Whistle-Blower and Retaliation claims are more popular than ever. In fact, they’ve taken over the top spot among EEOC filings, passing race discrimination, the long-time leader. I’m not sure what the 35,000-plus EEOC retaliation claims each year means for society or for those of us working toward the elimination of unlawful discrimination in the workplace. However, reading that these claims cost U.S. businesses in excess of $400 million each year before taking into account the emotional and lost productivity toll, I thought I would share some practical advice to help your clients avoid these claims. Before getting to this advice, I should note that it is not a cutting-edge new discovery. While I’ve been touting it as my own approach, developed from a long 17.5 years of experience as an employment lawyer, I recently learned that it mirrors advice given – for free - on hundreds of websites such as ZenHabits.net and which apparently even predates the Internet (circa 6th Century). I discovered this while preparing for an overly dry webinar for employment lawyers. Concerned that I wouldn’t even know that the webinar listeners were asleep, I searched for some interesting quotes and generalizations to bolster my advice. What I’ve learned is that most people know what I’m teaching. The statistics and my practical experience suggest, however, that few follow it.
So, here it is – How to Receive Employee Complaints.
- Listen. Hear what’s being said. Think before you react. (Call counsel if you need to.)
- Receive the criticism or complaint openly and positively and thank the person for bringing the issue to your attention. (The fact is that employers are significantly better off knowing what was bothering an employee than having the person think badly, talk badly, or file a claim without talking. Also, receiving complaints well makes others, with perhaps even more meritorious complaints, trust you with the information.)
- Learn from it and find a way to turn into a positive. (Even if after careful thought and a positive response you determine that the complaint is absurd and possibly even in bad faith, learn from it, and use it to show others how you respond to complaints, and look for ways you could have avoided and will try to avoid future issues.)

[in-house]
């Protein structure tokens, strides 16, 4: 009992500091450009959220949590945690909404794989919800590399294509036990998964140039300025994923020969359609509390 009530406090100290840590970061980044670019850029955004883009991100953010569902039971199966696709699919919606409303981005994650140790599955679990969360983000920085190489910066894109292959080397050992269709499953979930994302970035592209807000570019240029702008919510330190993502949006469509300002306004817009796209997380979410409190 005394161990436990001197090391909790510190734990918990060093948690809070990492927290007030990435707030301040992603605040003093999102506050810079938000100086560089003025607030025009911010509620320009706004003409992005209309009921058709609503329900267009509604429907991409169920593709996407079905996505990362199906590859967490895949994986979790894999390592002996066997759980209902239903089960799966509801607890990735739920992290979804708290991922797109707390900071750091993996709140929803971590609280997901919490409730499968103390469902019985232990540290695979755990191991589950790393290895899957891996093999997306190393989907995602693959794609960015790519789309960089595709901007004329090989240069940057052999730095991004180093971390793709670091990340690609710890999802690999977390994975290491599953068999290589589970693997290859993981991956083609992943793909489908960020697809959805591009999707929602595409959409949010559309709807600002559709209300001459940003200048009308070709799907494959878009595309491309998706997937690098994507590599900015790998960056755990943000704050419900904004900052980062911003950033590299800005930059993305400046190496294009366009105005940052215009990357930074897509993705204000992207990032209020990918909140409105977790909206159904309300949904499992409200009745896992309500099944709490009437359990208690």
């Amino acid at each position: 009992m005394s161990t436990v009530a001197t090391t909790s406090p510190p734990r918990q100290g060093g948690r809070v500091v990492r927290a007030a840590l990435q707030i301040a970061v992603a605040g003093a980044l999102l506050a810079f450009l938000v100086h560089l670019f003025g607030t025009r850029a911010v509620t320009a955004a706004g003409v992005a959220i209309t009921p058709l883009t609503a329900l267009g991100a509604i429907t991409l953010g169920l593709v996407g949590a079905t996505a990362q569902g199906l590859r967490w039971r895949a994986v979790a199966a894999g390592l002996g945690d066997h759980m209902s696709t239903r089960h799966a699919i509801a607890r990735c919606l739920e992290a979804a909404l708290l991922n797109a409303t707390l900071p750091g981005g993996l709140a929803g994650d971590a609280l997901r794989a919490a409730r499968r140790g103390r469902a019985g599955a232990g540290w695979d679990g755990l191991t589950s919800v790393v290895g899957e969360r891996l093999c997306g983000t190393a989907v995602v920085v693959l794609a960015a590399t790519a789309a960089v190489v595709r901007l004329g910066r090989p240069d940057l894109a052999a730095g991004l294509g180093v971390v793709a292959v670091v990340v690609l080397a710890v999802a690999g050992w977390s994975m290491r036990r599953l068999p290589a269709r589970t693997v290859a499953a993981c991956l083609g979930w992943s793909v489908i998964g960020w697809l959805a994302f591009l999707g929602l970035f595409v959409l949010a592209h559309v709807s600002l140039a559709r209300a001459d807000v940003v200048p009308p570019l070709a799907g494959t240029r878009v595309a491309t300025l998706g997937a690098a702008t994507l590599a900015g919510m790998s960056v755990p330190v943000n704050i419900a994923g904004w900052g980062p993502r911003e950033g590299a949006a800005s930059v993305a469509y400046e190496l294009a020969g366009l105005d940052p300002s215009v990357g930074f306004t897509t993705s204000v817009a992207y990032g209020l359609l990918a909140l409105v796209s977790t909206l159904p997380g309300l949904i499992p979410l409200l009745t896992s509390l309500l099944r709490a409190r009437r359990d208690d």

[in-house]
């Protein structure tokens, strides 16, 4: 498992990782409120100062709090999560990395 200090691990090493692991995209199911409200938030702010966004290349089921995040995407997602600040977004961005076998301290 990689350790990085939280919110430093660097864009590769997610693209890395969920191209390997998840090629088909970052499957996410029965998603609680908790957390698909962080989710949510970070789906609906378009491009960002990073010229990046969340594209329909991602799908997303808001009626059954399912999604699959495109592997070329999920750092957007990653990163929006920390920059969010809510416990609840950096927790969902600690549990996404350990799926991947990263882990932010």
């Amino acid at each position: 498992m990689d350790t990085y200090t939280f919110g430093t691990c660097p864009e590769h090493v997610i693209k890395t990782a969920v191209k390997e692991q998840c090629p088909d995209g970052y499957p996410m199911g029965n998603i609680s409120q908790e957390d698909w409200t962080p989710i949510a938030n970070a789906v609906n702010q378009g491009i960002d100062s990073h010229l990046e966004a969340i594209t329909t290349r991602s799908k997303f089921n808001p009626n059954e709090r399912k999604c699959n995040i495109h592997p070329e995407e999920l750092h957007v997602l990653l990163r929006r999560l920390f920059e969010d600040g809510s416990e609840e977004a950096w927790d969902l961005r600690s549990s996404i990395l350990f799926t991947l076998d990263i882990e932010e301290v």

- Be the bigger person. Put it away. (After responding thoughtfully, close the issue in a manner that gives the employee confidence that the complaint or concern will not reflect negatively on the employee later, and document your actions. Never hold it against the employee.)
No one likes to hear complaints about themselves, their businesses, the way they talked to someone, the way they did something. However, complaints do have value and can cost significant amounts if mishandled. Help your clients recognize that if they respond the Zen way, they may save a lot of money and work toward improving society at the same time.
Part 2 of this advice is to teach clients how to ensure that later employment decisions are free of unlawful motives – and keep the evidence to support it. This can be accomplished through awareness and training. Employers need to be able to recognize complaints that involve protected characteristics (age, race, gender, marital status, disability, etc.) and protected conduct (filing a claim, objecting to unlawful activity, cooperating with investigating agencies, etc.). Employment decisions should be reviewed to ensure the absence of unlawful, or retaliatory, motives. Finally, employers should document their actions and motives consistently and clearly so that they have evidence of their lawful actions in the event they need it later.
Complaints regarding this article will be received with joy. Please email them to JJung@jud12.flcourts.org
Kim Walker is a Board Certified Labor & Employment Lawyer and Shareholder at Williams Parker. Kim can be reached at firstname.lastname@example.org.